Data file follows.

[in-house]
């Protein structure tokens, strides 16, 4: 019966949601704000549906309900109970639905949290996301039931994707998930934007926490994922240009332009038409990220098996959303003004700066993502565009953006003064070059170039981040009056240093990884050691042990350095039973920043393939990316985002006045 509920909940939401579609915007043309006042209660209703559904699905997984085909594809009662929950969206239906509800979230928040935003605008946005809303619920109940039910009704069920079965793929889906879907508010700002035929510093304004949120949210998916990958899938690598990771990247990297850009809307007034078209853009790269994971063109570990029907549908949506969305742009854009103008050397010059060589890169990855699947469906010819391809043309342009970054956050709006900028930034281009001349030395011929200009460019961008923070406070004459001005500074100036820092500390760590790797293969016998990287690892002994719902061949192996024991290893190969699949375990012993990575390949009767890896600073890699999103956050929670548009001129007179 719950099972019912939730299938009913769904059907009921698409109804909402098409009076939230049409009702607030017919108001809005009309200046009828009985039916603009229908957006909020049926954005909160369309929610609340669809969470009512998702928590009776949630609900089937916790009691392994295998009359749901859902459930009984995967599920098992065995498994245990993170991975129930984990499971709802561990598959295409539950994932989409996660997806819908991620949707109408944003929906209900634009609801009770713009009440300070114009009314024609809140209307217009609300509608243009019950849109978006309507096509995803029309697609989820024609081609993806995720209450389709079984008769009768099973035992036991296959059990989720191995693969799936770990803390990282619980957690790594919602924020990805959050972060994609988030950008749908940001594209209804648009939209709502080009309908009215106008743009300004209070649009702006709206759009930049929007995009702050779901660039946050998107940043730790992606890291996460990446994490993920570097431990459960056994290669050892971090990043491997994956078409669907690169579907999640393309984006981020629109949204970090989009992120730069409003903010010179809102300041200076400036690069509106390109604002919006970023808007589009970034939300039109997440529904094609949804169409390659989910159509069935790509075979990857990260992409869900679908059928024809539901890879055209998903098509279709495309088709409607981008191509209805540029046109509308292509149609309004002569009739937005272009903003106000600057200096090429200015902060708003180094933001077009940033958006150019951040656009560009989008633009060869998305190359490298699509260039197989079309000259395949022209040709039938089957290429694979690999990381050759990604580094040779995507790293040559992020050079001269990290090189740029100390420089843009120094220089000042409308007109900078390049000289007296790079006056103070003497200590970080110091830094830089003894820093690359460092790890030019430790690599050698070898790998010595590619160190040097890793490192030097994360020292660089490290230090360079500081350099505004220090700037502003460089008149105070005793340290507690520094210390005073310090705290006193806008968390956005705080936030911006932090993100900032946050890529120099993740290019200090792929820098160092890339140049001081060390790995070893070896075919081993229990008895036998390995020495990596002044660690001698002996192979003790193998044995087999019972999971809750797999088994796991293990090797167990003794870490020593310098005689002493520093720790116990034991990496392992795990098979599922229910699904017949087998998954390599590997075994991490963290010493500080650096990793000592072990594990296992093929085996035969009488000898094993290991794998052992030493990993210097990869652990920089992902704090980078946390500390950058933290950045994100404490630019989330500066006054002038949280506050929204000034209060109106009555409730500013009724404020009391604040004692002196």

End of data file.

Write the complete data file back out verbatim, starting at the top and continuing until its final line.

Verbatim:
[in-house]
């Protein structure tokens, strides 16, 4: 019966949601704000549906309900109970639905949290996301039931994707998930934007926490994922240009332009038409990220098996959303003004700066993502565009953006003064070059170039981040009056240093990884050691042990350095039973920043393939990316985002006045 509920909940939401579609915007043309006042209660209703559904699905997984085909594809009662929950969206239906509800979230928040935003605008946005809303619920109940039910009704069920079965793929889906879907508010700002035929510093304004949120949210998916990958899938690598990771990247990297850009809307007034078209853009790269994971063109570990029907549908949506969305742009854009103008050397010059060589890169990855699947469906010819391809043309342009970054956050709006900028930034281009001349030395011929200009460019961008923070406070004459001005500074100036820092500390760590790797293969016998990287690892002994719902061949192996024991290893190969699949375990012993990575390949009767890896600073890699999103956050929670548009001129007179 719950099972019912939730299938009913769904059907009921698409109804909402098409009076939230049409009702607030017919108001809005009309200046009828009985039916603009229908957006909020049926954005909160369309929610609340669809969470009512998702928590009776949630609900089937916790009691392994295998009359749901859902459930009984995967599920098992065995498994245990993170991975129930984990499971709802561990598959295409539950994932989409996660997806819908991620949707109408944003929906209900634009609801009770713009009440300070114009009314024609809140209307217009609300509608243009019950849109978006309507096509995803029309697609989820024609081609993806995720209450389709079984008769009768099973035992036991296959059990989720191995693969799936770990803390990282619980957690790594919602924020990805959050972060994609988030950008749908940001594209209804648009939209709502080009309908009215106008743009300004209070649009702006709206759009930049929007995009702050779901660039946050998107940043730790992606890291996460990446994490993920570097431990459960056994290669050892971090990043491997994956078409669907690169579907999640393309984006981020629109949204970090989009992120730069409003903010010179809102300041200076400036690069509106390109604002919006970023808007589009970034939300039109997440529904094609949804169409390659989910159509069935790509075979990857990260992409869900679908059928024809539901890879055209998903098509279709495309088709409607981008191509209805540029046109509308292509149609309004002569009739937005272009903003106000600057200096090429200015902060708003180094933001077009940033958006150019951040656009560009989008633009060869998305190359490298699509260039197989079309000259395949022209040709039938089957290429694979690999990381050759990604580094040779995507790293040559992020050079001269990290090189740029100390420089843009120094220089000042409308007109900078390049000289007296790079006056103070003497200590970080110091830094830089003894820093690359460092790890030019430790690599050698070898790998010595590619160190040097890793490192030097994360020292660089490290230090360079500081350099505004220090700037502003460089008149105070005793340290507690520094210390005073310090705290006193806008968390956005705080936030911006932090993100900032946050890529120099993740290019200090792929820098160092890339140049001081060390790995070893070896075919081993229990008895036998390995020495990596002044660690001698002996192979003790193998044995087999019972999971809750797999088994796991293990090797167990003794870490020593310098005689002493520093720790116990034991990496392992795990098979599922229910699904017949087998998954390599590997075994991490963290010493500080650096990793000592072990594990296992093929085996035969009488000898094993290991794998052992030493990993210097990869652990920089992902704090980078946390500390950058933290950045994100404490630019989330500066006054002038949280506050929204000034209060109106009555409730500013009724404020009391604040004692002196």